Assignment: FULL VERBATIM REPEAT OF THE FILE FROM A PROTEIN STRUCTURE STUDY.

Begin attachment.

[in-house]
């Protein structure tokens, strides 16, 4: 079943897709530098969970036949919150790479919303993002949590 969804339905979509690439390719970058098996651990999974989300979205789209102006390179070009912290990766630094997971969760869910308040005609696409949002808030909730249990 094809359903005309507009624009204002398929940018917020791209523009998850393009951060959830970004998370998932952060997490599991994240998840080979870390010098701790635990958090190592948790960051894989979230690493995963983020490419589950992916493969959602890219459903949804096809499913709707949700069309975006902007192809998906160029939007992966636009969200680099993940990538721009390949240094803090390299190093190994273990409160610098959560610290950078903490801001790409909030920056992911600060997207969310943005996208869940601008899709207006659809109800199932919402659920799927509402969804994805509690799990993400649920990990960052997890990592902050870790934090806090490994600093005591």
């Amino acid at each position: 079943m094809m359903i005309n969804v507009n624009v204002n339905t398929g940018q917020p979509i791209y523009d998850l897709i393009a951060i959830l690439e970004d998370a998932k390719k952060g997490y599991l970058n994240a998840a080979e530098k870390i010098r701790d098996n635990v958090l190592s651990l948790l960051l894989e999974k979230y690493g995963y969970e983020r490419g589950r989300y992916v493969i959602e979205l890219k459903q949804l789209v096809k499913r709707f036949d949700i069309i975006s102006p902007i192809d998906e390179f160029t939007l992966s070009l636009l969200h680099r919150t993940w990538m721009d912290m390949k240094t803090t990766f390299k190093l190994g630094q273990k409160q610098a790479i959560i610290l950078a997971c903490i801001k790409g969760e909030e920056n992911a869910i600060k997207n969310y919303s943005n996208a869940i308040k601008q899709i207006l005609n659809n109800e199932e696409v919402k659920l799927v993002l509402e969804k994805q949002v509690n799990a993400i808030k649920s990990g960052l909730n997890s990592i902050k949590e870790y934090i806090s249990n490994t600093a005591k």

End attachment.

[in-house]
């Protein structure tokens, strides 16, 4: 079943897709530098969970036949919150790479919303993002949590 969804339905979509690439390719970058098996651990999974989300979205789209102006390179070009912290990766630094997971969760869910308040005609696409949002808030909730249990 094809359903005309507009624009204002398929940018917020791209523009998850393009951060959830970004998370998932952060997490599991994240998840080979870390010098701790635990958090190592948790960051894989979230690493995963983020490419589950992916493969959602890219459903949804096809499913709707949700069309975006902007192809998906160029939007992966636009969200680099993940990538721009390949240094803090390299190093190994273990409160610098959560610290950078903490801001790409909030920056992911600060997207969310943005996208869940601008899709207006659809109800199932919402659920799927509402969804994805509690799990993400649920990990960052997890990592902050870790934090806090490994600093005591």
């Amino acid at each position: 079943m094809m359903i005309n969804v507009n624009v204002n339905t398929g940018q917020p979509i791209y523009d998850l897709i393009a951060i959830l690439e970004d998370a998932k390719k952060g997490y599991l970058n994240a998840a080979e530098k870390i010098r701790d098996n635990v958090l190592s651990l948790l960051l894989e999974k979230y690493g995963y969970e983020r490419g589950r989300y992916v493969i959602e979205l890219k459903q949804l789209v096809k499913r709707f036949d949700i069309i975006s102006p902007i192809d998906e390179f160029t939007l992966s070009l636009l969200h680099r919150t993940w990538m721009d912290m390949k240094t803090t990766f390299k190093l190994g630094q273990k409160q610098a790479i959560i610290l950078a997971c903490i801001k790409g969760e909030e920056n992911a869910i600060k997207n969310y919303s943005n996208a869940i308040k601008q899709i207006l005609n659809n109800e199932e696409v919402k659920l799927v993002l509402e969804k994805q949002v509690n799990a993400i808030k649920s990990g960052l909730n997890s990592i902050k949590e870790y934090i806090s249990n490994t600093a005591k």